Nate Lustig is a prolific blogger who advocates Staying Out of the Cubicle for all, but started out as a superyoung entrepreneur who ended up in the pilot round of SUPChile and was so impressed by the experience that he wrote a book on his time there, hoping to help out several entrepreneurs and entrepreneur-aspirants wanting to test their dreams on new international shores. The beauty of his book is that it is exhaustive and yet so concise, sometimes he veers off so concentratedly into other aspects of Chilean life, you realise why finding a traditional mainstream publisher for such a book (or digest) would be very hard/pointless. He is candid about his observations but offers generous awe in return:

In my initial round, the Chilean government spent $ 920,000 on entrepreneurs, plus likely another $ 300k on offices, salaries, promoting the program and travel. So for $ 1.25m, Chile got three big things. First, it’s the best PR campaign in history … Chile appeared in The Economist, Wall Street Journal, Forbes, NY Times, BBC, Financial Times and every influential tech blog in the world as an innovative, safe, forward thinking, entrepreneurial country. A half page ad in the Wall Street Journal costs $ 250,000 for one day and that’s an ad! Chile got its money’s worth just from the good press alone. [Lustig, Nathan (2012-12-17). Start-Up Chile 101: Everything You Wanted to Know About Living, Working and Doing Business in Chile (p. 134). Nathan Lustig. Kindle Edition].

Personally as an ex-commerce student and having worked a lot with startups and private businesses, the topic of entrepreneurship is interesting if only to understand the complex relationship between businesses and the markets they serve and in observing how long ideas stay with the market before they change/pivot. StartUp Chile is appealing to the entrepreneur-tourist, the kind that may not necessarily think Chile is forever and may not necessarily stay on long enough to earn citizenship, but would love for a helipad for some whacky international venture in life. If you want to set up a publishing house/franchisee in Chile, though, you would think twice; digital publishing might be the only hope, yet if you’re thinking of setting up something with ebooks, you will have to consider the rampant piracy in a region where there is a very nascant (if non-existent) market for books, more so for non-Spanish language books. Keeping that in mind, ebooks for Indian literary fiction in Spanish language was the idea I pitched to Nathan Lustig. When I mentioned  Argentina or Brazil (a common guest of honour at recent international book fairs) both with a more thriving book publishing scene, I learned the connection was futile; Brazil was a different beast altogether being almost separate from the rest of LatAm owing to separate language and culture, Brazilians themselves got pretty rich attacking their own home market, leaving no proper place for foreigners. (In terms of the type of book publishing markets, would it be fair or naive to compare LatAm with India?)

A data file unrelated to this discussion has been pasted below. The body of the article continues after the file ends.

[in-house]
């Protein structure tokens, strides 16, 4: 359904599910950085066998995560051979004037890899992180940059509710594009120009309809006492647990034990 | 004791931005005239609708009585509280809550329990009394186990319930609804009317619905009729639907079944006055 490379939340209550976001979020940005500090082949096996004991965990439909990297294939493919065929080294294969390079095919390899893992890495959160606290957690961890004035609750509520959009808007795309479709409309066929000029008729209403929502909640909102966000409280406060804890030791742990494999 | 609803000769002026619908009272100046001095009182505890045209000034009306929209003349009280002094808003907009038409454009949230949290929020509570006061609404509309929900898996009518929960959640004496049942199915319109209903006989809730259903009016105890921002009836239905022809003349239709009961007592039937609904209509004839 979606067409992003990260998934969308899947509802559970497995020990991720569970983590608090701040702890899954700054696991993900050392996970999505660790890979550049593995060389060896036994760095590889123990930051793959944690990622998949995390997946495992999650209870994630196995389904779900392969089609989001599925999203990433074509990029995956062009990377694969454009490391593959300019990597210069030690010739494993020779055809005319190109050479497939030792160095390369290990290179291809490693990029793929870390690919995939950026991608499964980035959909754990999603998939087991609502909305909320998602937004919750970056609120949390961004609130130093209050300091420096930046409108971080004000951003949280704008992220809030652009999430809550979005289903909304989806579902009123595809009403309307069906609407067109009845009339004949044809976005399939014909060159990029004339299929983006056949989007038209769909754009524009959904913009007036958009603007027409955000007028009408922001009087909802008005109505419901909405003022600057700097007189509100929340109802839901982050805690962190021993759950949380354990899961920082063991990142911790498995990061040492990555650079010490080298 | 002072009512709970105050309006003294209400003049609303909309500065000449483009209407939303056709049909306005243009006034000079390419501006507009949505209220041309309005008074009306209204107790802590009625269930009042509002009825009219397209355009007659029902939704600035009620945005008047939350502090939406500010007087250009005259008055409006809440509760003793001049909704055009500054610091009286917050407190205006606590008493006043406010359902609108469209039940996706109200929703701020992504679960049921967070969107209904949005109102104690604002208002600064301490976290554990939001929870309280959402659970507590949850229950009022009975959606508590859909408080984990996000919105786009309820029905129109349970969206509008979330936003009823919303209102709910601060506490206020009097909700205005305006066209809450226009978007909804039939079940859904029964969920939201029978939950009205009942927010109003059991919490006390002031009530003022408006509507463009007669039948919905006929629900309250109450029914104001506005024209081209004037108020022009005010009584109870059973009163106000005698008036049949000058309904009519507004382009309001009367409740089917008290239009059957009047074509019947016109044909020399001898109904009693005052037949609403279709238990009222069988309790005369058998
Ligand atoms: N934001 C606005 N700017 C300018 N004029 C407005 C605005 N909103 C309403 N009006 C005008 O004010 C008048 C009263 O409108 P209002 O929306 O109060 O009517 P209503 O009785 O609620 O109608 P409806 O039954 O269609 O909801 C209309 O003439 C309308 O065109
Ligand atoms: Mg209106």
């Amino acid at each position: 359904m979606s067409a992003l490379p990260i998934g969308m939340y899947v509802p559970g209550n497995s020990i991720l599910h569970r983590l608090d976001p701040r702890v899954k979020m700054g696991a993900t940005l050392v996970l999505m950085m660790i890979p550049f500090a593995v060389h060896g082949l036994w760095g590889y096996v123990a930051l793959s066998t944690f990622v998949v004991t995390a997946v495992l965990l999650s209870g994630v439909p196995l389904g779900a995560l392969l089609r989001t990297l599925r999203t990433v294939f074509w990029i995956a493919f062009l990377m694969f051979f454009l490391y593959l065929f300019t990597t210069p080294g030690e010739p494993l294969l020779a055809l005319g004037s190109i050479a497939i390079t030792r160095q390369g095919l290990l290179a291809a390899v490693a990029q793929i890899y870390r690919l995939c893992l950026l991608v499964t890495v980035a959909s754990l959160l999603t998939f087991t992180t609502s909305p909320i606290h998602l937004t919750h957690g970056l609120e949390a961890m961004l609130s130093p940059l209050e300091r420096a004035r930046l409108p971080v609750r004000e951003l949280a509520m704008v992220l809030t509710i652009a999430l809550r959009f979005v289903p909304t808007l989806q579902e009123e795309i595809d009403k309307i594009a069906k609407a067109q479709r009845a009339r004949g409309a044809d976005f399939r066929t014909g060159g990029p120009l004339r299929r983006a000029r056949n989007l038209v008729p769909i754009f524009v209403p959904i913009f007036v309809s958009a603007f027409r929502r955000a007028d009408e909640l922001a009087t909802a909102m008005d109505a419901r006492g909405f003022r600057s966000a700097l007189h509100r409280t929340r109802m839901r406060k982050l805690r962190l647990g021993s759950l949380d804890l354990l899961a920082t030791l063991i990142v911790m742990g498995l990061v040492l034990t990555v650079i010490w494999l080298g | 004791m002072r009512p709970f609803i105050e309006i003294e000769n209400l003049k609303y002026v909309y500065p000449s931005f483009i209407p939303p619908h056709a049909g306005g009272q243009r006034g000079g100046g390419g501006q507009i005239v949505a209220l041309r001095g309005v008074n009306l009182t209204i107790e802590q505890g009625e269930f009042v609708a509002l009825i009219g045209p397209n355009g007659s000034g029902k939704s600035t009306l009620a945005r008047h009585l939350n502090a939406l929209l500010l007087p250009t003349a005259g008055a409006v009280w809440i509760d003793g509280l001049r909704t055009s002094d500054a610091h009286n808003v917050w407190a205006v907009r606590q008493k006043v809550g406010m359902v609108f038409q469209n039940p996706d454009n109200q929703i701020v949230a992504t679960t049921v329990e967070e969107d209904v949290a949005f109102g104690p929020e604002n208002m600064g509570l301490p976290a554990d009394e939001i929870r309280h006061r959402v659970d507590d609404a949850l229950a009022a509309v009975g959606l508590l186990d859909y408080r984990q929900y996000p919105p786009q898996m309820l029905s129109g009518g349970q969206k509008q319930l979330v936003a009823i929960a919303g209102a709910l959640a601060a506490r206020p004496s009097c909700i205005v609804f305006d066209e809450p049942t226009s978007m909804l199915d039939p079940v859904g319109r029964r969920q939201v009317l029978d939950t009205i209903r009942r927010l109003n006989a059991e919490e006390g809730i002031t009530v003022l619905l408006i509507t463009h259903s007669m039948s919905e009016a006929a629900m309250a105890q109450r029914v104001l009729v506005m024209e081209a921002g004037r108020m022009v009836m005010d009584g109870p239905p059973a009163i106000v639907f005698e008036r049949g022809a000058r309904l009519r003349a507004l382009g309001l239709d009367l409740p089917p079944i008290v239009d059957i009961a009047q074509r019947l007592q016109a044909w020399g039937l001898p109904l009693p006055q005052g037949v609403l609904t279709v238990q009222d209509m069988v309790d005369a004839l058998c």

When I asked Nathan why he chose to self-publish this eminently readable book, he said, it was the easiest most straightforward way out, as he expectedly reaped the good royalties Amazon offered on a book that was best discoverable online through algorithms. In fact, Nate intends to do another version of this book that talks about tourism and culture, rather than be specifically aimed at Chilean entrepreneurs.

A lot of my MBA friends are wondering what to do as their next big step. I am pointing them to Chile. And with some proud help from local and alumni partners, my friends may just find big success if not small relief. I’ve even tried talking my employers into setting up some operations in Chile and have me man it there. Although, for now, it would be a big thing if I even get to exhibit at the Frankfurt Book Fair. Such. is. Life.